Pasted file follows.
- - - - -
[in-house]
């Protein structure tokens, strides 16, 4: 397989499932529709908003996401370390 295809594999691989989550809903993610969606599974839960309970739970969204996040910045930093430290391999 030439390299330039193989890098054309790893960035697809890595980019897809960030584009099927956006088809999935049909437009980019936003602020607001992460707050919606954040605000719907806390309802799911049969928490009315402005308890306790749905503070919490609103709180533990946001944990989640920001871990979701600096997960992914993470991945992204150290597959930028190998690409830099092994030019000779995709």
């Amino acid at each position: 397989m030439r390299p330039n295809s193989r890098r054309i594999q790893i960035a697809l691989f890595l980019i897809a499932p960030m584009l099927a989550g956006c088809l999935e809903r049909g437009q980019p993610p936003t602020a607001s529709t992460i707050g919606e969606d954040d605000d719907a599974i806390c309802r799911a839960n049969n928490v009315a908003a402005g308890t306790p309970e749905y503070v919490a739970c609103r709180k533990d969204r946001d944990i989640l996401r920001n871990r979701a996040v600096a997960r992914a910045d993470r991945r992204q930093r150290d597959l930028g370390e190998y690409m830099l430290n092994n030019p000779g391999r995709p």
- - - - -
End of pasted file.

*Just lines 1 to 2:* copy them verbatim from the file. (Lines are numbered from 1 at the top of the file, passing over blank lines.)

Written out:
[in-house]
């Protein structure tokens, strides 16, 4: 397989499932529709908003996401370390 295809594999691989989550809903993610969606599974839960309970739970969204996040910045930093430290391999 030439390299330039193989890098054309790893960035697809890595980019897809960030584009099927956006088809999935049909437009980019936003602020607001992460707050919606954040605000719907806390309802799911049969928490009315402005308890306790749905503070919490609103709180533990946001944990989640920001871990979701600096997960992914993470991945992204150290597959930028190998690409830099092994030019000779995709």